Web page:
There are also some late and literary experiments by Bolognese painters, from the four tondi by Francesco Albani – landscapes painted in 1621 for Scipione Borghese and inhabited by goddesses and nymphs – to Domenichino’s Landscape with Silvia and the Satyr (1615) from the Pinacoteca di Bologna, evidence of an interest that continued in the decades following those first intense moments of the century.
The journey between Guido Reni and his contemporaries, between landscape and figure, ends in Rome with the fresco painted between 1613 and 1614 in the casino of Cardinal Scipione Borghese, now Pallavicini Rospigliosi. Between the frescoes by Paul Brill and Antonio Tempesta, Reni imagines the rising of the Sun, surrounded by the Hours and preceded by Aurora, leaving a glimpse of a seascape in the background that takes us back to the Danza campestre (Country Dance), now back in Scipione Borghese’s home, which concludes the exhibition.
The fresco, one of the artist’s greatest masterpieces, ideally represents the end of the painter’s fruitful but tormented relationship with the Borghese family, and of his first, fundamental stay in Rome.

At the beginning of the 17th century, the young Guido Reni arrived in Rome, a city of comparison and challenge for artists, probably invited by Cardinal Paolo Emilio Sfondrato, whom he had met in Bologna in 1598. The latter, nephew of Pope Gregory XIV, visited Bologna in the retinue of Clement VIII, and came into contact with Reni, who asked him for a copy of Raphael’s Ecstasy of Saint Cecilia. This version, which arrived in the city, anticipated the arrival of its author, who remained there, with frequent interruptions, until 1614. His stay was initially marked by a series of works with religious subjects, some of which were executed on behalf of Cardinal Sfondrato who, in 1608, sold part of his collection to Scipione Borghese. The Crucifixion of St. Peter dates back to 1604, which marks a moment of close comparison with Caravaggio and of ardent experimentation in his youth. The canvas – commissioned by Cardinal Pietro Aldobrandini for the Abbey of San Paolo alle Tre Fontane – together with other works such as David with the Head of Goliath (1605), reveals Reni’s attention not only to Caravaggio but also to the modes of other contemporary artists, which, reworked, would lead to his unique and admired way of painting, in which Caravaggio’s dramatic chiaroscuro is grafted onto the lesson of Ludovico Carracci.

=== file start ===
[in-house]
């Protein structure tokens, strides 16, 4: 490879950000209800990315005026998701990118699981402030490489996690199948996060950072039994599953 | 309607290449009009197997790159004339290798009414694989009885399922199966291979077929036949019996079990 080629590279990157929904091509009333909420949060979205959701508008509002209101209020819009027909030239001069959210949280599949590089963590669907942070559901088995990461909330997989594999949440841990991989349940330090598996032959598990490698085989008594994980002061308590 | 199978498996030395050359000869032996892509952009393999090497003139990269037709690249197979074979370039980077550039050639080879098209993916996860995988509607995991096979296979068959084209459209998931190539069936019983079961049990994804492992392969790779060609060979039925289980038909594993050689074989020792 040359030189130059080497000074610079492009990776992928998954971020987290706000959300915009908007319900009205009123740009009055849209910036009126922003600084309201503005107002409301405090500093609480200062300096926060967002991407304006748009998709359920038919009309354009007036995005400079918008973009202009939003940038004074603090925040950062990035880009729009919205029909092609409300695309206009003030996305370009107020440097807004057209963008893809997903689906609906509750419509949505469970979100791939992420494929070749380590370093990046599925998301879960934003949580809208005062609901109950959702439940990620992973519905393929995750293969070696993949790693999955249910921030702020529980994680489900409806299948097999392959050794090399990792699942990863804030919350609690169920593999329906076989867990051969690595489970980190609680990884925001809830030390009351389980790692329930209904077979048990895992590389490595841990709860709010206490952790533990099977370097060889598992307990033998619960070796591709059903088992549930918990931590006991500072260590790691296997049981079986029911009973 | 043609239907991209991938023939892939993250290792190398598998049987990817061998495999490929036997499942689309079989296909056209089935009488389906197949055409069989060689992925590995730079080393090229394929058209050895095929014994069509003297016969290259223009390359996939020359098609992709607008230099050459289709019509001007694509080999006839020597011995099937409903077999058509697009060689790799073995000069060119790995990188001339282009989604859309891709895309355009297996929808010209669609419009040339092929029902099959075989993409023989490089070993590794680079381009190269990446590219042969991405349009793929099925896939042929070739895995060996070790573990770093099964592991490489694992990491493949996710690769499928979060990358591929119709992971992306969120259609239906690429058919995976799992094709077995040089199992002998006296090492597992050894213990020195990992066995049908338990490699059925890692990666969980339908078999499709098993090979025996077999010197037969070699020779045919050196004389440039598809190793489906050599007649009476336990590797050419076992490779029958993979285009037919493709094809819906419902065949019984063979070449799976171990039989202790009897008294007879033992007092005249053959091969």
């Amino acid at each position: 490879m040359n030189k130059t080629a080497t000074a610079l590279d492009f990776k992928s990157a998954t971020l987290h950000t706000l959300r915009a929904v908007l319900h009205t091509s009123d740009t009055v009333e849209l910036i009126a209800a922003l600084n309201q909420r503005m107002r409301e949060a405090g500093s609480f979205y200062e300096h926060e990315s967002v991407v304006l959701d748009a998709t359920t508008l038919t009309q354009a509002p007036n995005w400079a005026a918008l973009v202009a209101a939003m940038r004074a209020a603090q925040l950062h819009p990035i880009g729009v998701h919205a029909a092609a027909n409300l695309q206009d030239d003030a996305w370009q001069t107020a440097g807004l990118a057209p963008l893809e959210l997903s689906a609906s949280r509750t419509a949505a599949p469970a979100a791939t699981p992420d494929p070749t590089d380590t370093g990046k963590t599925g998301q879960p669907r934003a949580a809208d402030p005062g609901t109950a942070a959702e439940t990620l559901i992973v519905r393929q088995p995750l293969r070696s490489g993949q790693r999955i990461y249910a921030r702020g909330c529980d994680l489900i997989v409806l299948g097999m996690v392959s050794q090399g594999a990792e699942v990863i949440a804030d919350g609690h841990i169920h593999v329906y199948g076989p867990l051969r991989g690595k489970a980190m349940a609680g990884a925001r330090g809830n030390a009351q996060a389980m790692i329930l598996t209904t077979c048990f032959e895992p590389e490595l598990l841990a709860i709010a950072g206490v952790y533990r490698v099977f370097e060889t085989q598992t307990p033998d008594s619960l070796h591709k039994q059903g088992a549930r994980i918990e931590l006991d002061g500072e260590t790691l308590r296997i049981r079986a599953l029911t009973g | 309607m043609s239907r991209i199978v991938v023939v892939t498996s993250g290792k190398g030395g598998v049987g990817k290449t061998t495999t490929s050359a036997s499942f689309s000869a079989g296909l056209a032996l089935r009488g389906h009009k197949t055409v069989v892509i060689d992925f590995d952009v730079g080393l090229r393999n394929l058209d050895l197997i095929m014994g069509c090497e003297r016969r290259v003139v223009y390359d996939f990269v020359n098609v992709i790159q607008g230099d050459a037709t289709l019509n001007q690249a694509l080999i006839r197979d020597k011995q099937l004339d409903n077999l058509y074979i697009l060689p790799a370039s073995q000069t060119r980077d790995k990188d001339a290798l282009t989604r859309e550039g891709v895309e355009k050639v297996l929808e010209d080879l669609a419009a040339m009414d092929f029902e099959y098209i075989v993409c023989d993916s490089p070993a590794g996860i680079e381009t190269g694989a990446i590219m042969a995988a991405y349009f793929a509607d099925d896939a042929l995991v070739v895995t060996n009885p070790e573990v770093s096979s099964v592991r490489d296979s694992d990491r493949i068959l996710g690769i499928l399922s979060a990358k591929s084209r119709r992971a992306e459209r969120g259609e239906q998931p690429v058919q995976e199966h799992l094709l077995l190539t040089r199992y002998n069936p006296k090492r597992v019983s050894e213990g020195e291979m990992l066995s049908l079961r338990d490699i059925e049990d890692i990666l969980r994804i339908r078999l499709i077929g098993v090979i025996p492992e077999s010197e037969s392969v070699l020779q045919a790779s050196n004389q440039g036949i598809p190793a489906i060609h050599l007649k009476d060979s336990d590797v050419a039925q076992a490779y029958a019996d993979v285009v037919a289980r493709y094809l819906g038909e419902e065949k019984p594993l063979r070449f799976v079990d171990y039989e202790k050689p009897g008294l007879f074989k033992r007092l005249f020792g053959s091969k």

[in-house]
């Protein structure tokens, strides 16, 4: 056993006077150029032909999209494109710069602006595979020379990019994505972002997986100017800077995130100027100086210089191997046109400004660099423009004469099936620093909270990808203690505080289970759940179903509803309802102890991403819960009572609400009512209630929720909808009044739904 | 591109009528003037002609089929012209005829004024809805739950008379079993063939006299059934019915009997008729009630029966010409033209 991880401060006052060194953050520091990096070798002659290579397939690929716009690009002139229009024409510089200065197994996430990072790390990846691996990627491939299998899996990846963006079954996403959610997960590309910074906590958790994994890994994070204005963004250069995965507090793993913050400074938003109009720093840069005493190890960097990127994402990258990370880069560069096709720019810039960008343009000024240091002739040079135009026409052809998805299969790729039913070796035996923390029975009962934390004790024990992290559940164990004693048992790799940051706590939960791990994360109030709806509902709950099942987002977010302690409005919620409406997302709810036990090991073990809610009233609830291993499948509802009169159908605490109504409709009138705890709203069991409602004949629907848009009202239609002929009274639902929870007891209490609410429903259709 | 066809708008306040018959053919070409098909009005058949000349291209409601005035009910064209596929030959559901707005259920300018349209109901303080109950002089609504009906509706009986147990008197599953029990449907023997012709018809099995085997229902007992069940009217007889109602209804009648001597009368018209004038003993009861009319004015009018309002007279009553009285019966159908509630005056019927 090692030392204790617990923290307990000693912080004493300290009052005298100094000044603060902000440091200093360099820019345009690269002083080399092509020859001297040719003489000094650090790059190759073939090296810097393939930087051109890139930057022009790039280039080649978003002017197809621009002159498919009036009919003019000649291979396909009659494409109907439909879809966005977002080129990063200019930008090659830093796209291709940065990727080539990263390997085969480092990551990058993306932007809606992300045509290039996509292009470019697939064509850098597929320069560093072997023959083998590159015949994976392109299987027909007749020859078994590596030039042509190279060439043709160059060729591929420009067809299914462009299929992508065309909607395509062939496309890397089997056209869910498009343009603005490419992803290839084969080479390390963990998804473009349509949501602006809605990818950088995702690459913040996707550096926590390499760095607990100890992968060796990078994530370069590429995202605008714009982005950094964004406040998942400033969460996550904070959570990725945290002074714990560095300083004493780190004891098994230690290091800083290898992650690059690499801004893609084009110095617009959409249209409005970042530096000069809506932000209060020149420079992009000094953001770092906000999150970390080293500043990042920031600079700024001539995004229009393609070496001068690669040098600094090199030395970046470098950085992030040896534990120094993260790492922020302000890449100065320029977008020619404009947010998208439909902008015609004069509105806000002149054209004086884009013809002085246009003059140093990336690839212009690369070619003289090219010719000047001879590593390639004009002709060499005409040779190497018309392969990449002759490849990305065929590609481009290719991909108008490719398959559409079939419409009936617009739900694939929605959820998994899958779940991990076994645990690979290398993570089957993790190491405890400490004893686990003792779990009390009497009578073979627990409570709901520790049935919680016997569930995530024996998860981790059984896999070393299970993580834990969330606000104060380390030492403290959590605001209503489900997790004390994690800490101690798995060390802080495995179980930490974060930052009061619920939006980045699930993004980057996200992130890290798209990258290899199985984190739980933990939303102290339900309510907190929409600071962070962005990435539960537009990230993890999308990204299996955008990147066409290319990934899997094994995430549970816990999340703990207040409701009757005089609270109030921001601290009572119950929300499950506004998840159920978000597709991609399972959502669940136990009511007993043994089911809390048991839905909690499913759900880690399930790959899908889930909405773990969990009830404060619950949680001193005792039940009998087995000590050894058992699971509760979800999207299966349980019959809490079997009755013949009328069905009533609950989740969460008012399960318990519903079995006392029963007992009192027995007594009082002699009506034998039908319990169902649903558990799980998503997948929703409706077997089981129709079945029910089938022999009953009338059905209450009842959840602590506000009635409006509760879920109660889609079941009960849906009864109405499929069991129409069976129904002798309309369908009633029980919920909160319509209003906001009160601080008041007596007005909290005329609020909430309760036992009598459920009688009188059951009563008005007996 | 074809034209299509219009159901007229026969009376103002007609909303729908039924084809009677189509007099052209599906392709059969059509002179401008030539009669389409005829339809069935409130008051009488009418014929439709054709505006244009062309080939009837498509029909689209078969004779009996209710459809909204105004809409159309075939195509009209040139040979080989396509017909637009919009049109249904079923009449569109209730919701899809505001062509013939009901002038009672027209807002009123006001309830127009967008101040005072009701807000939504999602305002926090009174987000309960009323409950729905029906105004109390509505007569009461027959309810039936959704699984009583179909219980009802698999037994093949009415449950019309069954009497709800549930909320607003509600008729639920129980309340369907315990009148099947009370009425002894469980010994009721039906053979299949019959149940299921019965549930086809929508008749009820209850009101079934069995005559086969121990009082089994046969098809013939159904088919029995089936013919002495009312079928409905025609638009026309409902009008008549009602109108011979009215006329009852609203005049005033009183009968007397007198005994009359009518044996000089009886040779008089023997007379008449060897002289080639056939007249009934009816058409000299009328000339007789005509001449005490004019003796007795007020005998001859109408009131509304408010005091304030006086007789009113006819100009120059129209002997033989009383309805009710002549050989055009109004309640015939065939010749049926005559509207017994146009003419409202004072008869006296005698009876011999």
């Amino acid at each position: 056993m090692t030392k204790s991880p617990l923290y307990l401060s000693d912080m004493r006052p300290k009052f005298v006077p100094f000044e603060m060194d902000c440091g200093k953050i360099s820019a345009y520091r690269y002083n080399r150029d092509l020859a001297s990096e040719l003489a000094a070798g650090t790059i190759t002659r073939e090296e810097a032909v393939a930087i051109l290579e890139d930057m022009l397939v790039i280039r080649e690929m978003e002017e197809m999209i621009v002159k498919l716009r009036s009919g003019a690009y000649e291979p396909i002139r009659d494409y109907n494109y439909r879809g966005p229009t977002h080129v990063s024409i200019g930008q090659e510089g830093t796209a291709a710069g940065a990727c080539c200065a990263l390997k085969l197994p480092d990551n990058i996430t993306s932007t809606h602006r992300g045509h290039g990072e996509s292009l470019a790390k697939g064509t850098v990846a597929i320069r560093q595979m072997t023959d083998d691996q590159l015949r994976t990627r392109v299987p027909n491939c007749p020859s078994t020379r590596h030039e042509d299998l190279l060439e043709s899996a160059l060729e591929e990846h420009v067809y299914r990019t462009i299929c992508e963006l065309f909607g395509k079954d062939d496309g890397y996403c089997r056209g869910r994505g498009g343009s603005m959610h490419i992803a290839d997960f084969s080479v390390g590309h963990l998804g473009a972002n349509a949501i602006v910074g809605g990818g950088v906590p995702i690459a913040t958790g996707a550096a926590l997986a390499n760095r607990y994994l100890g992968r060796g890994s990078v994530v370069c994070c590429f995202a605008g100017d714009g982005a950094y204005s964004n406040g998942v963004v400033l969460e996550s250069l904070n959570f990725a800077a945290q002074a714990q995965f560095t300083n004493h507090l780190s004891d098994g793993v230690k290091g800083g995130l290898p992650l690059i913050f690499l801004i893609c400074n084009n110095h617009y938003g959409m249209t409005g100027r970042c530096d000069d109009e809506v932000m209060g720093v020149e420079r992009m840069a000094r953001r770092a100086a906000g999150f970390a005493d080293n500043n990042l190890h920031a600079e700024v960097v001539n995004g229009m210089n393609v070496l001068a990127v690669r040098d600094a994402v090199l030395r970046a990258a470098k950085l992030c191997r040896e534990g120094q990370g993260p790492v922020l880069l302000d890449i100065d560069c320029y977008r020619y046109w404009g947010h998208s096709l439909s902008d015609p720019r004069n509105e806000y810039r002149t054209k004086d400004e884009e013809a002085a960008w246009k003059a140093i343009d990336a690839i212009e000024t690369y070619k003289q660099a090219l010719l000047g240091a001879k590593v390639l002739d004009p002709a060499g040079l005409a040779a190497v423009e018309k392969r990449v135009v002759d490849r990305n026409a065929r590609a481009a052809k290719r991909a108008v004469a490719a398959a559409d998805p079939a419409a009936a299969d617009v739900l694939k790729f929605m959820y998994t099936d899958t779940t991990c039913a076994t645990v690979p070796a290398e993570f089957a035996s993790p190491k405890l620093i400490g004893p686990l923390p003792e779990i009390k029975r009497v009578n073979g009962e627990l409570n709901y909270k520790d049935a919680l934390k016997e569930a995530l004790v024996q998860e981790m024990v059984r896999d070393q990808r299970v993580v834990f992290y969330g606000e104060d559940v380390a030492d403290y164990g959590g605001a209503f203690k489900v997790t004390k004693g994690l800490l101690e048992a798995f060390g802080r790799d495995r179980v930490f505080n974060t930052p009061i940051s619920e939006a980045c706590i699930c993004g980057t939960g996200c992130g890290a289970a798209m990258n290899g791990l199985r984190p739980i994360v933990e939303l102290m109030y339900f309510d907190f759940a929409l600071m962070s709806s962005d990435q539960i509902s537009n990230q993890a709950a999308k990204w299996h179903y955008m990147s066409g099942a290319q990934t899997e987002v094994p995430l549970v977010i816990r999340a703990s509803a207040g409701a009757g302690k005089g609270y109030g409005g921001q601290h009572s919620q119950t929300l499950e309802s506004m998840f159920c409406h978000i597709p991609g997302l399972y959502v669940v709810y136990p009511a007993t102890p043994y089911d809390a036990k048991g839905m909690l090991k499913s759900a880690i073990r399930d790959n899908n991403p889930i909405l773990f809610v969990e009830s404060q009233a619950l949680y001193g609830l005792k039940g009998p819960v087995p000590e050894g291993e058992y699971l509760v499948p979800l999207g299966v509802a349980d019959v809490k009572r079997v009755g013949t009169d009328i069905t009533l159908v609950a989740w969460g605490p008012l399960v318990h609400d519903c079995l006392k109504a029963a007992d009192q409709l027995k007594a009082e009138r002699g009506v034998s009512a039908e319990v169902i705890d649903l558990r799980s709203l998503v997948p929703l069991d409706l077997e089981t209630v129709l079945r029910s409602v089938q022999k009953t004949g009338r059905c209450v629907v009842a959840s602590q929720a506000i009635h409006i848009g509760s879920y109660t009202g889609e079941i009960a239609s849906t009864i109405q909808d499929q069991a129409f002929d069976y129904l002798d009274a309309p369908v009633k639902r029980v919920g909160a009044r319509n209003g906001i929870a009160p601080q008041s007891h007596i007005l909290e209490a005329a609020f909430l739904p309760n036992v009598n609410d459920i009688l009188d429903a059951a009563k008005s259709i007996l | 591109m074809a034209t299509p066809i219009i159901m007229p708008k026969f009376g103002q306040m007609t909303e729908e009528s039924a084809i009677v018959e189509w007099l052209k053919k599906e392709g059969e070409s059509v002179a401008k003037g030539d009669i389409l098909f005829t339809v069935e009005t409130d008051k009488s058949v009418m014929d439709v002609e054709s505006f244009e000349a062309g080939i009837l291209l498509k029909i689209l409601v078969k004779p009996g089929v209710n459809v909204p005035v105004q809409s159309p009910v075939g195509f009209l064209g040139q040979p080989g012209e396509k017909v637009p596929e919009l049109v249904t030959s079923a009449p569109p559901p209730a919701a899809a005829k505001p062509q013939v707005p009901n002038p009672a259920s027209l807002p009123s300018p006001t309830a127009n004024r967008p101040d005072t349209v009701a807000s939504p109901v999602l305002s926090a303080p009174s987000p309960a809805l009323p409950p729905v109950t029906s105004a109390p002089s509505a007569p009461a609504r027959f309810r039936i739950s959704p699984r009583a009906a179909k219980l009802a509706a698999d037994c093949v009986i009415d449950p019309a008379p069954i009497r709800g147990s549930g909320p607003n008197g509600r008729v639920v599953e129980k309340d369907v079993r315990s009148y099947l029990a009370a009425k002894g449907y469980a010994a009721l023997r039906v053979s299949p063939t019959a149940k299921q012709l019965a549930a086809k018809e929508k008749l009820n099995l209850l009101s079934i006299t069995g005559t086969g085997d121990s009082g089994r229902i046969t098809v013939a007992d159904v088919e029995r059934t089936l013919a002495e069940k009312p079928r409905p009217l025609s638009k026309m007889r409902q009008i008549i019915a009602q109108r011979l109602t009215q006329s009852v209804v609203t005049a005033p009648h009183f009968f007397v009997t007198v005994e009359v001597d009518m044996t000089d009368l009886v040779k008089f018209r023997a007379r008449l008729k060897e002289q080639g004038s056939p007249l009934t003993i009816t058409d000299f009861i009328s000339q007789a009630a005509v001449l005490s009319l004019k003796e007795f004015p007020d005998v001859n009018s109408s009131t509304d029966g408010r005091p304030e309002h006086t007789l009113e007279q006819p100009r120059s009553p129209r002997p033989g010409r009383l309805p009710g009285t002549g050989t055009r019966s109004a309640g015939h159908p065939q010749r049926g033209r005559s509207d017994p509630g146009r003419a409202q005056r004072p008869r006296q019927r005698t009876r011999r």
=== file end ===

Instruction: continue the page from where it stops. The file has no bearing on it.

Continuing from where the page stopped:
Another crucial moment in his Roman sojourn, highlighted by the exhibition, is his relationship with the Genoese banker Ottavio Costa, a collector and patron who played a fundamental role in Rome, not least because of his unscrupulous use of copies of his paintings, such as Caravaggio’s Saint Francis in Ecstasy and Saint John the Baptist. The names of Reni and Caravaggio are found side by side, together with that of Annibale Carracci, in Costa’s papers, and they return to be so in the considerations of other important figures in the cultural history of this extraordinary period, such as Marquis Vincenzo Giustiniani.
The exhibition is accompanied by a catalogue published by Marsilio with texts by, among others, Daniele Benati, Raffaella Morselli and Maria Cristina Terzaghi; an innovative reinterpretation of the Maestro’s work through a scientific study of Guido Reni as a landscape painter. In order to allow the widest possible access to the exhibition and to support cultural consumption, the Galleria Borghese management has chosen not to apply a surcharge to the cost of the ticket, which will therefore remain unchanged and will allow access to the exhibition and the permanent collection.

Exhibition info

Guido Reni in Rome. The Sacred and Nature

1 March – 22 May 2022

Borghese Gallery

Piazzale Scipione Borghese 5